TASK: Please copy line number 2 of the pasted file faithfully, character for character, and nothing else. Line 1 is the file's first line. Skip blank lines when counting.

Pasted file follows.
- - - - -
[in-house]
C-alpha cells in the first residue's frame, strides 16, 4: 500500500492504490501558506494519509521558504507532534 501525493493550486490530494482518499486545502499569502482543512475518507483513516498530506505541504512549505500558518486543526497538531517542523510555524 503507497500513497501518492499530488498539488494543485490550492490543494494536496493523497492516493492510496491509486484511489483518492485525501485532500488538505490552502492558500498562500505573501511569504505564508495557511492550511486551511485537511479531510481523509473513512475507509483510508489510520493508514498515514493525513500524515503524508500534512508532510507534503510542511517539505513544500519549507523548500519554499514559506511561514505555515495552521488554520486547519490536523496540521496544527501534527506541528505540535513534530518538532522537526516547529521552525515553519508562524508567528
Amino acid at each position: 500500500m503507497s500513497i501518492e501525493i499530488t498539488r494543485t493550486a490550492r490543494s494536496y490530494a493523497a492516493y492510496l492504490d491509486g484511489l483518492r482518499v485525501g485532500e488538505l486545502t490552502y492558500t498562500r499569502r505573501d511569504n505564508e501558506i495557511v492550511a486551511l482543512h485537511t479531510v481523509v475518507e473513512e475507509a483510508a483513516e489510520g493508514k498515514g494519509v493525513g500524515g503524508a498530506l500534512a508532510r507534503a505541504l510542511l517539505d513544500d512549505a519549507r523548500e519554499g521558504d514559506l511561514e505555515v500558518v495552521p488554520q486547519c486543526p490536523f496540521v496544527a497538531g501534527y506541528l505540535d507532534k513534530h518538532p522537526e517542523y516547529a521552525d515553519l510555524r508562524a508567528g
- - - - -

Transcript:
C-alpha cells in the first residue's frame, strides 16, 4: 500500500492504490501558506494519509521558504507532534 501525493493550486490530494482518499486545502499569502482543512475518507483513516498530506505541504512549505500558518486543526497538531517542523510555524 503507497500513497501518492499530488498539488494543485490550492490543494494536496493523497492516493492510496491509486484511489483518492485525501485532500488538505490552502492558500498562500505573501511569504505564508495557511492550511486551511485537511479531510481523509473513512475507509483510508489510520493508514498515514493525513500524515503524508500534512508532510507534503510542511517539505513544500519549507523548500519554499514559506511561514505555515495552521488554520486547519490536523496540521496544527501534527506541528505540535513534530518538532522537526516547529521552525515553519508562524508567528